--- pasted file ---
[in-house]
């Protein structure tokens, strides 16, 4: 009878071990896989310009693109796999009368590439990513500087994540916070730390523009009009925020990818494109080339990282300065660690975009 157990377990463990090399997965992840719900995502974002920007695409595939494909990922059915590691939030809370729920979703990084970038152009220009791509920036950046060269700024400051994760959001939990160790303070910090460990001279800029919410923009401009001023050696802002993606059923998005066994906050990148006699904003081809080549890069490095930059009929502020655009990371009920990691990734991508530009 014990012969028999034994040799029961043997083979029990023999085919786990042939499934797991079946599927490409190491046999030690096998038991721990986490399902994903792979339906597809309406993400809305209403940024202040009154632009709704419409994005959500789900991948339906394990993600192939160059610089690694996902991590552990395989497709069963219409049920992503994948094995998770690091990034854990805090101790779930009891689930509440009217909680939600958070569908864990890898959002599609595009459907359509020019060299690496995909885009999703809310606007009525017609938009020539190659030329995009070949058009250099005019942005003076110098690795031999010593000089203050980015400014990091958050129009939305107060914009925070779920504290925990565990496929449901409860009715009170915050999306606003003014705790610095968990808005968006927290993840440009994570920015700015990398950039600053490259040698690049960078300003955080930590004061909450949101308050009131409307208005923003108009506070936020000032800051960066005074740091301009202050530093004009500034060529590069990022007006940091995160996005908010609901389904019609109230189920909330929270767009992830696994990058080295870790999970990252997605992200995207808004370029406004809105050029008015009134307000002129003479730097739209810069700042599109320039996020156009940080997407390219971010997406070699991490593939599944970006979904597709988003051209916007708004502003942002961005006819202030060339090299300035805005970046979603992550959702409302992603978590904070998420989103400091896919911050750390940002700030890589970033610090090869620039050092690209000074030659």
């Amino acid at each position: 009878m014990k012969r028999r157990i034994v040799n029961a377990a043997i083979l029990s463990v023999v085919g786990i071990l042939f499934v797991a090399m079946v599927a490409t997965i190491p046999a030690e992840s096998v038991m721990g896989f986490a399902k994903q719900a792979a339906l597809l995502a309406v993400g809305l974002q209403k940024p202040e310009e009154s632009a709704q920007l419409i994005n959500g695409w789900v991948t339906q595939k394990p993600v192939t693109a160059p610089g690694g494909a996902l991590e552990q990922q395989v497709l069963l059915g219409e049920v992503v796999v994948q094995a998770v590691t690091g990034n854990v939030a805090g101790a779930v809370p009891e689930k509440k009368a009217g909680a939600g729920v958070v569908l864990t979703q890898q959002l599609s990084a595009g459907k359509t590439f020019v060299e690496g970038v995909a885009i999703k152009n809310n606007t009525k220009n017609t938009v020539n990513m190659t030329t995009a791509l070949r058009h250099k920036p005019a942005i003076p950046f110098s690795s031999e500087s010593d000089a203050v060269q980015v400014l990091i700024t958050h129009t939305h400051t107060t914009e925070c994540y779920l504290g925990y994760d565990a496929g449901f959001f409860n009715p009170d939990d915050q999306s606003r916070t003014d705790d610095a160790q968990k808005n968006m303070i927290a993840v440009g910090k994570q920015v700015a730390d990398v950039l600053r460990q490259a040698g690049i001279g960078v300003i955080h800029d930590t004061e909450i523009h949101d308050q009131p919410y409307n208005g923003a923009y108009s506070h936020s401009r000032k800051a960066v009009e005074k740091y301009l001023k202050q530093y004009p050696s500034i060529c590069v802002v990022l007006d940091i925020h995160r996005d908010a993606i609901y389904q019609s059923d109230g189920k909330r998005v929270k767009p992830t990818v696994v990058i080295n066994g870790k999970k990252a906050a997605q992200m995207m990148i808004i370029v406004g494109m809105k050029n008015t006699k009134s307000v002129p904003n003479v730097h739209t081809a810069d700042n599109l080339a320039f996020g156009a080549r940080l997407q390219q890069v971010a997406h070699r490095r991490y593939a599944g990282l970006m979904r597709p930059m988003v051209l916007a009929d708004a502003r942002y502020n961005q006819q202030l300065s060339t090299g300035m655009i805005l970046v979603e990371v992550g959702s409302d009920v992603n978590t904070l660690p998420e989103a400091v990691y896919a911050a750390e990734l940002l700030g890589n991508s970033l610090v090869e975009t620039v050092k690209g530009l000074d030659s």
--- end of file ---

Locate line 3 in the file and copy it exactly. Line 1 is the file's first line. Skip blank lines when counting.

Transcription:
């Amino acid at each position: 009878m014990k012969r028999r157990i034994v040799n029961a377990a043997i083979l029990s463990v023999v085919g786990i071990l042939f499934v797991a090399m079946v599927a490409t997965i190491p046999a030690e992840s096998v038991m721990g896989f986490a399902k994903q719900a792979a339906l597809l995502a309406v993400g809305l974002q209403k940024p202040e310009e009154s632009a709704q920007l419409i994005n959500g695409w789900v991948t339906q595939k394990p993600v192939t693109a160059p610089g690694g494909a996902l991590e552990q990922q395989v497709l069963l059915g219409e049920v992503v796999v994948q094995a998770v590691t690091g990034n854990v939030a805090g101790a779930v809370p009891e689930k509440k009368a009217g909680a939600g729920v958070v569908l864990t979703q890898q959002l599609s990084a595009g459907k359509t590439f020019v060299e690496g970038v995909a885009i999703k152009n809310n606007t009525k220009n017609t938009v020539n990513m190659t030329t995009a791509l070949r058009h250099k920036p005019a942005i003076p950046f110098s690795s031999e500087s010593d000089a203050v060269q980015v400014l990091i700024t958050h129009t939305h400051t107060t914009e925070c994540y779920l504290g925990y994760d565990a496929g449901f959001f409860n009715p009170d939990d915050q999306s606003r916070t003014d705790d610095a160790q968990k808005n968006m303070i927290a993840v440009g910090k994570q920015v700015a730390d990398v950039l600053r460990q490259a040698g690049i001279g960078v300003i955080h800029d930590t004061e909450i523009h949101d308050q009131p919410y409307n208005g923003a923009y108009s506070h936020s401009r000032k800051a960066v009009e005074k740091y301009l001023k202050q530093y004009p050696s500034i060529c590069v802002v990022l007006d940091i925020h995160r996005d908010a993606i609901y389904q019609s059923d109230g189920k909330r998005v929270k767009p992830t990818v696994v990058i080295n066994g870790k999970k990252a906050a997605q992200m995207m990148i808004i370029v406004g494109m809105k050029n008015t006699k009134s307000v002129p904003n003479v730097h739209t081809a810069d700042n599109l080339a320039f996020g156009a080549r940080l997407q390219q890069v971010a997406h070699r490095r991490y593939a599944g990282l970006m979904r597709p930059m988003v051209l916007a009929d708004a502003r942002y502020n961005q006819q202030l300065s060339t090299g300035m655009i805005l970046v979603e990371v992550g959702s409302d009920v992603n978590t904070l660690p998420e989103a400091v990691y896919a911050a750390e990734l940002l700030g890589n991508s970033l610090v090869e975009t620039v050092k690209g530009l000074d030659s």